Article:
For the last 75 years at every part of Britain’s history, WVS, today the Royal Voluntary Service, has inspired more than three million ordinary women and men to give their time to help others.
The driving force behind the organisation has been our founder, Lady Stella Reading. Our world today may be very different to that of 1938, but her words still resonate with us.
"The ultimate strength of a nation lies not in her trading, nor in the
multitude of her financial transactions. It’s not found in her banking
operations nor in the acumen of her leaders. The ultimate strength of a
nation lies in the character of the men and women who are that nation
and voluntary service is an integral part of that character."
Lady Stella Reading, Founder, WVS
We aim to harness that strength and character and use it to reach two million older people in the next ten years. We need to achieve this as the UK’s older population is growing and needs more support.
Royal Voluntary Service wants to help create a society where everyone feels valued and involved whatever their age. Our volunteers will help us to do this – just as they have done since the beginning.
"Too many people think of volunteers as a means to an end, as cheap labour. True voluntary service is nothing of the kind. It is, in fact, the gift of a thoughtful person of their skill, their energy and their time."
Lady Stella Reading
Originally founded in 1938 as the Women’s Voluntary Services for Air Raid Precautions, Royal Voluntary Service is the largest volunteering organisation in British history. This year, 2013, Royal Voluntary Service is celebrating its 75th anniversary.
WVS was initially formed to help recruit women into the ARP movement assisting civilians during and after air raids by providing emergency rest centres, feeding, first aid, and perhaps most famously assisting with the evacuation and billeting of children.
By 1943 the organisation had over one million volunteers and was involved in almost every aspect of wartime life from the collection of salvage to the knitting of socks and gloves for merchant seamen. After the war Royal Voluntary Service transformed to become a leading organisation in the field of social care, pioneering the practices that formed the cornerstone of modern social services.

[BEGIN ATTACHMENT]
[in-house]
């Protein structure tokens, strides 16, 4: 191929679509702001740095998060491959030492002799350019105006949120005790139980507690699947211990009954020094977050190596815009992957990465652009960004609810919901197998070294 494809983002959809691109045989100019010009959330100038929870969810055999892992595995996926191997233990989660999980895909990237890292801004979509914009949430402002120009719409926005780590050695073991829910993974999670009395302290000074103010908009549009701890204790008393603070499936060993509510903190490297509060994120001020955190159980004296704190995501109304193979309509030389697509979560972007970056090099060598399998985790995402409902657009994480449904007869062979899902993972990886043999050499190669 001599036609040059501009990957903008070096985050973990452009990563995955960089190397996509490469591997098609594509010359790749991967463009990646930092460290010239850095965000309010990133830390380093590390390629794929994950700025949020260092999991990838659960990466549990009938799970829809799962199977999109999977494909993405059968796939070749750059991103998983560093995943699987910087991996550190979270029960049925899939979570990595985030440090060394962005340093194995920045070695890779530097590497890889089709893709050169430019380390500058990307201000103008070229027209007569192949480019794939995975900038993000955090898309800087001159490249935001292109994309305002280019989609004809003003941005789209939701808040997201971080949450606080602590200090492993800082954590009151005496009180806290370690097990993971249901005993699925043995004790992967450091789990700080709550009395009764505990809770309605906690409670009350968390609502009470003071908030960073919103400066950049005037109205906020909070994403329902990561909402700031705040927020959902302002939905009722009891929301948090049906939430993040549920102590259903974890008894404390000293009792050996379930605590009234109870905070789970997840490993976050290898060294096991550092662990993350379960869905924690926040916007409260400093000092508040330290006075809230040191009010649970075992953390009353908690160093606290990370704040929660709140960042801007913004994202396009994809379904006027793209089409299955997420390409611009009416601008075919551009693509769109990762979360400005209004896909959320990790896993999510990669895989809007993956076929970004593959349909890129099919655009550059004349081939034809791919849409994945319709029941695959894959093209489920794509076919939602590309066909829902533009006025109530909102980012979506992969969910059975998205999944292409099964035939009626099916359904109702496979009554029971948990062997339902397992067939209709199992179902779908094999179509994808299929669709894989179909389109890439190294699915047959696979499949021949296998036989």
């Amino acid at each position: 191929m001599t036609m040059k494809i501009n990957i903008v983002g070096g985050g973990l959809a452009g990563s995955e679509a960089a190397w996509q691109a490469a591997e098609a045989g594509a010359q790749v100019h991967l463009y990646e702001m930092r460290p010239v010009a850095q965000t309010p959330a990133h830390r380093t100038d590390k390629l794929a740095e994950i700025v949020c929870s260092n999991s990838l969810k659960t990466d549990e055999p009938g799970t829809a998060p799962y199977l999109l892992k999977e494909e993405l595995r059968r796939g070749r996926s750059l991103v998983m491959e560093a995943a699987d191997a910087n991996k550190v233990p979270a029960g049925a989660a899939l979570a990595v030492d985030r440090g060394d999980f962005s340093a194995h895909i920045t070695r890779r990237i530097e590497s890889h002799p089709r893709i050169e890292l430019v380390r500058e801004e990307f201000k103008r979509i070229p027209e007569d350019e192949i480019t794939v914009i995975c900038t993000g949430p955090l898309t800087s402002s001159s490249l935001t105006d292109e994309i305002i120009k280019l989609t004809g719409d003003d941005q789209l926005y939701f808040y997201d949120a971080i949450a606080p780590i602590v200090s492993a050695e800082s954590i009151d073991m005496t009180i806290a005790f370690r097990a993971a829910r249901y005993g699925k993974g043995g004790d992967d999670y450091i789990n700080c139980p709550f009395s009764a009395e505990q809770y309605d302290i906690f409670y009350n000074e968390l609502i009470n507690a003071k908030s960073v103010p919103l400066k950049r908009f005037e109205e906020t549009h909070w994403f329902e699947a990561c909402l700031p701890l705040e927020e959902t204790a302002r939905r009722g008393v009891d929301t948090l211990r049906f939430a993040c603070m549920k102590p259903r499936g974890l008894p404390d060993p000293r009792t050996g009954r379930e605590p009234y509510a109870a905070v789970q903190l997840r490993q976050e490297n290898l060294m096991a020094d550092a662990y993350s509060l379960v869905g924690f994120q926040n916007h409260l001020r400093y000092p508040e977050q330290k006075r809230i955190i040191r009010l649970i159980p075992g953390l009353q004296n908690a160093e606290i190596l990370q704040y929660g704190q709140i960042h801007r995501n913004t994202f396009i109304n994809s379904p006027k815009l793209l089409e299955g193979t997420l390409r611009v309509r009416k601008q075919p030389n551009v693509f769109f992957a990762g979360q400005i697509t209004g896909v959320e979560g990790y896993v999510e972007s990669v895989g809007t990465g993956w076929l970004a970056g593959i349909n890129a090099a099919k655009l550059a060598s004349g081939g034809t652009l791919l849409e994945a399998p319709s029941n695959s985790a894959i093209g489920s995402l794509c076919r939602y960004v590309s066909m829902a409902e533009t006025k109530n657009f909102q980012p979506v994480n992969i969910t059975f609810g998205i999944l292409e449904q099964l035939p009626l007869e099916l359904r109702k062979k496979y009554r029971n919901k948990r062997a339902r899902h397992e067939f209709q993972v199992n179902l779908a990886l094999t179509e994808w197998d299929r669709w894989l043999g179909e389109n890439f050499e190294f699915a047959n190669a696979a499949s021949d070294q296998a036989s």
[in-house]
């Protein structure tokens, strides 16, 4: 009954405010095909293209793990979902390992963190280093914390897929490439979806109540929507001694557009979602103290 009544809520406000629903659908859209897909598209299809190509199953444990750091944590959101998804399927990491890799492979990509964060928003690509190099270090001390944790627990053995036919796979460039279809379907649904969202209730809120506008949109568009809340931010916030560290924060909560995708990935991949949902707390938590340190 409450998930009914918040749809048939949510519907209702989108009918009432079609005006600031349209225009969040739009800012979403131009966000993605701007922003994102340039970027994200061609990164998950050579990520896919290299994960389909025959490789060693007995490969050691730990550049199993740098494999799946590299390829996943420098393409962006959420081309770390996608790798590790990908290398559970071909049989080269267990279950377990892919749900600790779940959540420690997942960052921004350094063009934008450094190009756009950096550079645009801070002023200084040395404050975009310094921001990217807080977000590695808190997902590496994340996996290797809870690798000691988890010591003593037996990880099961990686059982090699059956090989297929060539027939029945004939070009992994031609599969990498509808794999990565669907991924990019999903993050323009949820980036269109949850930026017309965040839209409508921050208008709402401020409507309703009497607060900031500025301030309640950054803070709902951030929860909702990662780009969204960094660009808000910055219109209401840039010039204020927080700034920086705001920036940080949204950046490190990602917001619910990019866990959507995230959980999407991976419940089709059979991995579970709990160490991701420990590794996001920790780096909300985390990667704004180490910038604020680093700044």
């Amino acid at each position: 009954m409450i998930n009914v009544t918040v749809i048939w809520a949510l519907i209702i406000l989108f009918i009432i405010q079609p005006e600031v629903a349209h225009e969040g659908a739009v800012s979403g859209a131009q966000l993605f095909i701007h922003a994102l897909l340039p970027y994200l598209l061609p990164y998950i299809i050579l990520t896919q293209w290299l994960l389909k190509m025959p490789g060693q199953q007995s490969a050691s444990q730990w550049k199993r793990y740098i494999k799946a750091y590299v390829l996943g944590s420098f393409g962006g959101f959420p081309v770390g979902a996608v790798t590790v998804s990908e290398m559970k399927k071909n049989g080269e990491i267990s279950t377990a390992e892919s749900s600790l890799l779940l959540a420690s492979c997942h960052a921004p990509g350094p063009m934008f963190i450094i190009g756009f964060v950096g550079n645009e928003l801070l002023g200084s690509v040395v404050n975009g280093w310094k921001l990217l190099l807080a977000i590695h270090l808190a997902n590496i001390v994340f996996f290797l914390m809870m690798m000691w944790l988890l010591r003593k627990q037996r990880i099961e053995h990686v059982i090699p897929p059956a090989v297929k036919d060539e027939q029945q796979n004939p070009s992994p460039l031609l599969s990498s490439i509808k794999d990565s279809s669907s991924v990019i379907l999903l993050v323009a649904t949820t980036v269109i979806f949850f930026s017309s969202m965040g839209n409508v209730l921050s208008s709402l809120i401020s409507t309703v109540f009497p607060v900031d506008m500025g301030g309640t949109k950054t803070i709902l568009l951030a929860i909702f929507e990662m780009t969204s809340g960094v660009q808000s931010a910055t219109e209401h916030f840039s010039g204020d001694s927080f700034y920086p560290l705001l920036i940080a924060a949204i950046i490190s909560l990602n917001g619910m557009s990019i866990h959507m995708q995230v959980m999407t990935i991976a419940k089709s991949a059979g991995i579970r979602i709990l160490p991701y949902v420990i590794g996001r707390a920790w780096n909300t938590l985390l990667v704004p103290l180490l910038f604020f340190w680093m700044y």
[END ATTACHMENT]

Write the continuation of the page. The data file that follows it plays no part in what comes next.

In 1966 in recognition of the service WVS and its volunteers had given to this country we were granted the honour of adding ‘Royal’ to our title by our Patron, Her Majesty the Queen. We became the Women’s Royal Voluntary Service.
Since then Royal Voluntary Service and our services have evolved. We became an independent registered charity in 1992 and in 2004 changed our name once more to simply Royal Voluntary Service. We are now a major service provider giving practical help, particularly for older people, to enable choice, independence and dignity so people can enjoy an improved quality of life - all with the help of around 40,000 volunteers.
You can find out more of the history of WVS and Royal Voluntary Service, by exploring our fact sheets and schools' resources, or if you can’t find what you are after why not ask us a question using our enquiry service. You can also find out more about the Archive & Heritage Collection.
Our fully searchable online catalogue contains listings of historical material in our Archive & Heritage Collection.
Want to know more about Royal Voluntary Service? Here you will find all you need to know in facts sheets about how and why the charity got started, the origins of Meals on Wheels, WVS uniforms and much more...
Royal Voluntary Service offers a free enquiry service, where we will spend up to one hour answering enquiries about our history using the records held in our Archive & Heritage Collection.
The collection keeps and preserves all historical records of WVS/Royal Voluntary Service and other closely associated bodies and organisations. It collects related documents and items and is working to make its important collections available to the publi
We've produced resources for teachers of Key Stage 2 and Key Stage 3 classes, focusing on the Home Front, drawn from the Royal Voluntary Service Archive and Heritage Collection.